Export growth remains subdued with external demand weakened by slowdown in 
global investment, output and heightened trade tensions, notwithstanding resilient 
service exports. 
Increase in Service Imports is inevitable with increasing FDI and “make in India”. 
Our External Debt to GDP ratio is in a comfortable position as of September 
2019(20.1% of GDP). 
India’s External Liabilities(Debt+Equity) to GDP has increased at the end of June 
2019, primarily due to increase in FDI, ECBs and FPI.
Importance of BOP Surplus
For an open and emerging economy like 
India, improvement in BOP position is 
critical. 
It ensures financing of essential imports 
like Crude oil and other such 
“manufacturing inputs” that are critical for 
providing livelihoods to crores of people 
in India. 
India has mostly remained in Current 
Account Deficit(Leakage > Injection). 
Therefore, a continuous improvement in 
our BOP is a reflection of global 
sentiment that continues to believe in 
India’s growth story. 
This sentiment is important if India wants 
to access “foreign savings” for investments 
for pushing India towards the path of 
becoming a $5 Trillion economy.
Undercurrent of Vulnerability 
Improvement in BOP for the period 
2014-19, was driven by easing crude 
prices and increased FDI inflows. 
Unlike 2014-19, improvement in 
2019-20 is driven by fall in imports 
which followed fall in GDP growth 
and some easing in crude. 
If we continue on the path of low 
growth, our future FDI & FPI inflows 
might get reduced, weakening the BOP 
position in the future. 
So, the components that have 
contributed to strengthening of BOP 
need to be further enhanced and those 
that have not will need to be re-
energised with an effective policy mix.
Current Account Deficit
Current Account Deficit is generally financed by surplus in Capital Account. 
Therefore, increasing CAD as a ratio of GDP worsens the BOP by drawing on 
the Forex Reserves or building the potential to worsen it by increasing the 
external debt burden. 
But India’s CAD/GDP ratio has been significantly improving since 2014. 
The backup to CAD is the “Forex Reserves” with increase in the CAD/Forex 
ratio reflecting the decreasing strength of the backup. 
This decreasing strength depreciates the “Nominal Exchange Rate(NER)”.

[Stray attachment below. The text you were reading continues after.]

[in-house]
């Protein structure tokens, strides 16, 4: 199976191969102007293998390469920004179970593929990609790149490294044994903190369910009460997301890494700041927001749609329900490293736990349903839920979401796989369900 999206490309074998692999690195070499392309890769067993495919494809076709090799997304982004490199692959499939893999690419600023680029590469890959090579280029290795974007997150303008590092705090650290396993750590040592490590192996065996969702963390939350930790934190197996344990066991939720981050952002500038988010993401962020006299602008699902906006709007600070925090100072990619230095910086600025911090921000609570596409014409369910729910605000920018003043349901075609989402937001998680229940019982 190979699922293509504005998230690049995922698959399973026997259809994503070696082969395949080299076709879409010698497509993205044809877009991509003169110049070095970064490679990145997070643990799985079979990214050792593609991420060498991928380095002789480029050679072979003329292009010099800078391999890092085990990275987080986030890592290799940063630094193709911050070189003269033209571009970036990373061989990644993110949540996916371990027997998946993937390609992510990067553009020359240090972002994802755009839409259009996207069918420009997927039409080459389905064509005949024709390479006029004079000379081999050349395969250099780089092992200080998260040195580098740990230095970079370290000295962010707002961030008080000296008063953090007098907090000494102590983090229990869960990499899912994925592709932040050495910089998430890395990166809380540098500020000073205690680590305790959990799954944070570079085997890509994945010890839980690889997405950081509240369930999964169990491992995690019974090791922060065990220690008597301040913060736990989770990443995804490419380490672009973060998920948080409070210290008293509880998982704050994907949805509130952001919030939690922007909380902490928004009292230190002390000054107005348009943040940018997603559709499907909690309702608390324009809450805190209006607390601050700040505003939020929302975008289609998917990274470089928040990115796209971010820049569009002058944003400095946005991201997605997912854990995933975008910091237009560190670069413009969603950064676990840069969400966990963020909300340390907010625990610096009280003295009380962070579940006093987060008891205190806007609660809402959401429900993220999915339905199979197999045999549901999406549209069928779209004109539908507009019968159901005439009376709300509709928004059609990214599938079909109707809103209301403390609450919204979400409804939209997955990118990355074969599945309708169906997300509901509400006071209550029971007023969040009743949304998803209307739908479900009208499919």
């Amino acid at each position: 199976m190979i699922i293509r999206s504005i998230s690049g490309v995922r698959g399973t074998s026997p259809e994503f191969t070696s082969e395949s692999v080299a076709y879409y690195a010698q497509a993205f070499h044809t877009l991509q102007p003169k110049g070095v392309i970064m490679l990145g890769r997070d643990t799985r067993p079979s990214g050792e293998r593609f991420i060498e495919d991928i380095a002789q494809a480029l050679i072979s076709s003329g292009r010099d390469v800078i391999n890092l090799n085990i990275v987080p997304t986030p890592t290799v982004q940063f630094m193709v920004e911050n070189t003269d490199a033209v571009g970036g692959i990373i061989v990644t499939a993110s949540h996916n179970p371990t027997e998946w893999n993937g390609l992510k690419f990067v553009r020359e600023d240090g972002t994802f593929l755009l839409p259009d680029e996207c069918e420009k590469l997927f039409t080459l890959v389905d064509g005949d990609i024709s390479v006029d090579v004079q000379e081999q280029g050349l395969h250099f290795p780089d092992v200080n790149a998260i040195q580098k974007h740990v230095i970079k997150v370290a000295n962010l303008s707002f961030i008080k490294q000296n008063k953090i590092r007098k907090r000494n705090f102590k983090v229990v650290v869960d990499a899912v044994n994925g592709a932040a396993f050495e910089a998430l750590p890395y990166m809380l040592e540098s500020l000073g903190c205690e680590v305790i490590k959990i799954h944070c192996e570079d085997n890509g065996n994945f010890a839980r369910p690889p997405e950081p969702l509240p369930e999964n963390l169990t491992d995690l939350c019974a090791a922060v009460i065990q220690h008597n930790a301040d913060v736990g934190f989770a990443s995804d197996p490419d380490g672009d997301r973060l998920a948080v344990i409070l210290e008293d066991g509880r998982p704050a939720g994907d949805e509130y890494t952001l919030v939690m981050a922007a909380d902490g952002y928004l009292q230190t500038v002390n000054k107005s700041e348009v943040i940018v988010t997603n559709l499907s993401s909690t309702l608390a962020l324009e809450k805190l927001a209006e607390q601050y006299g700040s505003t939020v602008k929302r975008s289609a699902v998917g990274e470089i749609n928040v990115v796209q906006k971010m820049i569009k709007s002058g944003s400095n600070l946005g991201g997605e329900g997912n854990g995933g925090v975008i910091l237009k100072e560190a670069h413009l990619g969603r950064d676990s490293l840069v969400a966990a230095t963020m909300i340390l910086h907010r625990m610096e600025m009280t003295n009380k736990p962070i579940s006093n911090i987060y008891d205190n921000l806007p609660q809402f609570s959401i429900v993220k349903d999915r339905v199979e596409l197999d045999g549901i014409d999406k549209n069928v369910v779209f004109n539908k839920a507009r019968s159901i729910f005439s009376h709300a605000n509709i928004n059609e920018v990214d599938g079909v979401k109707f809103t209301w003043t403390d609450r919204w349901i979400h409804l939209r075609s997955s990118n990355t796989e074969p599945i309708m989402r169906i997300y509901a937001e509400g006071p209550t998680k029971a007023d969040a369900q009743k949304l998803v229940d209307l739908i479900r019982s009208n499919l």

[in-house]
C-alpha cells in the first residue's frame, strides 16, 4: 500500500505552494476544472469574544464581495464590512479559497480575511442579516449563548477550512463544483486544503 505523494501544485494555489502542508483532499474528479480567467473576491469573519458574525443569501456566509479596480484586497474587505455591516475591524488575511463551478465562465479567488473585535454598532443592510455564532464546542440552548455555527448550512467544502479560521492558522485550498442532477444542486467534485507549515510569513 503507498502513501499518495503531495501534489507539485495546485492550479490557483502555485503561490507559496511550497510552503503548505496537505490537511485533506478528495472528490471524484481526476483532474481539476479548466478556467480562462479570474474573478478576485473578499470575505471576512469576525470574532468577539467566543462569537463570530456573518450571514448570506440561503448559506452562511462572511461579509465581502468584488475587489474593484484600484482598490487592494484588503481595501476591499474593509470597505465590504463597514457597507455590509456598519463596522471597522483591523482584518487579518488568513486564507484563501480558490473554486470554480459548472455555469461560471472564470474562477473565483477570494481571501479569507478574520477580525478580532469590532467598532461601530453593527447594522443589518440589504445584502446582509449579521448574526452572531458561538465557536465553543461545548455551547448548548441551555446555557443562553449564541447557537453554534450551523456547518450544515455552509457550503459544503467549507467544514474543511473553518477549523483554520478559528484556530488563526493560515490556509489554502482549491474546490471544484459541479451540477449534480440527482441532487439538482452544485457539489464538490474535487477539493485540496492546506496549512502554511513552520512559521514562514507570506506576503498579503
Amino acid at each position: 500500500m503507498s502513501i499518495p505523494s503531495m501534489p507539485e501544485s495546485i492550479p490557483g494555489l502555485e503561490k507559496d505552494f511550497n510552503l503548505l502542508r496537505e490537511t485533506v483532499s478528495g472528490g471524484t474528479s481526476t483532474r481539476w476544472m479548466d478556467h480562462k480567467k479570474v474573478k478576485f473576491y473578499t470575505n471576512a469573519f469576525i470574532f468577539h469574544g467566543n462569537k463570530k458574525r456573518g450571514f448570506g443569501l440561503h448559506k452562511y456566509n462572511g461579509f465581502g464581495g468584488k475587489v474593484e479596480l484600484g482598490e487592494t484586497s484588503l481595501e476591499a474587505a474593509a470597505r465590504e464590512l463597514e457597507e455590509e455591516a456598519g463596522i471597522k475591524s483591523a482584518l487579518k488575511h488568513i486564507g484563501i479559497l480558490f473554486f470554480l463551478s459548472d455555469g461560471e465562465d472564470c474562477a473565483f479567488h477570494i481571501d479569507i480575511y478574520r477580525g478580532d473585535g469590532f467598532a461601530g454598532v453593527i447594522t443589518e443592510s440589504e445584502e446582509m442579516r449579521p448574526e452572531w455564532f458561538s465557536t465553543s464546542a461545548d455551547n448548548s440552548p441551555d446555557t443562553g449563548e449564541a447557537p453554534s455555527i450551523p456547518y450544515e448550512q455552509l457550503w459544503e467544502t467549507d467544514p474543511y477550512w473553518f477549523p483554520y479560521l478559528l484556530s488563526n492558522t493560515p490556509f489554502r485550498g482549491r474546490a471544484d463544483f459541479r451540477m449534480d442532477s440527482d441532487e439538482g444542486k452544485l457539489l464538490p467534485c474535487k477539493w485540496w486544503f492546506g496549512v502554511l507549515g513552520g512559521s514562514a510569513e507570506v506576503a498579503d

Ceteris Paribus(keeping all else equal), depreciation in NER makes imports 
costlier besides discouraging FPI, which increases the pressure on BOP to 
further worsen. 
CAD/Forex ratio increased from 10.6% in 2013-14 to 13.9% in 2018-19 and 
depreciated the rupee from Rs 60.50 to Rs 69.92.
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FAQs on PPT: Economic Survey- 2 - Crash Course for UPSC aspirants

1. What is the purpose of the Economic Survey?
Ans. The purpose of the Economic Survey is to provide an assessment of the country's economic performance and highlight key trends and challenges. It serves as a valuable resource for policymakers, economists, and researchers in formulating policies and strategies for sustainable economic growth.
2. What are the key findings of the Economic Survey?
Ans. The key findings of the Economic Survey may vary depending on the specific report and year. However, some common areas covered in the survey include GDP growth rate, inflation rate, employment trends, fiscal deficit, trade balance, sectoral performance, and policy recommendations. It provides an overall snapshot of the economy's health and identifies areas of improvement.
3. How does the Economic Survey impact policy-making?
Ans. The Economic Survey plays a significant role in shaping policy decisions. It provides policymakers with valuable insights into the current economic situation, identifies challenges, and proposes policy recommendations to address them. The survey's analysis and recommendations help policymakers in formulating strategies, designing fiscal and monetary policies, and making informed decisions to achieve sustainable economic development.
4. What are the major challenges highlighted in the Economic Survey?
Ans. The major challenges highlighted in the Economic Survey may vary based on the specific report and year. However, common challenges include unemployment, poverty, income inequality, infrastructure gaps, agricultural distress, fiscal deficit, inflation, and external factors like global economic trends. The survey provides an in-depth analysis of these challenges and suggests measures to overcome them.
5. How can individuals benefit from the information provided in the Economic Survey?
Ans. Individuals can benefit from the information provided in the Economic Survey by gaining a better understanding of the country's economic situation and its impact on their daily lives. It helps individuals make informed decisions related to investments, financial planning, career choices, and understanding the government's policies and initiatives. The survey's insights can also assist individuals in anticipating economic trends and adapting their strategies accordingly.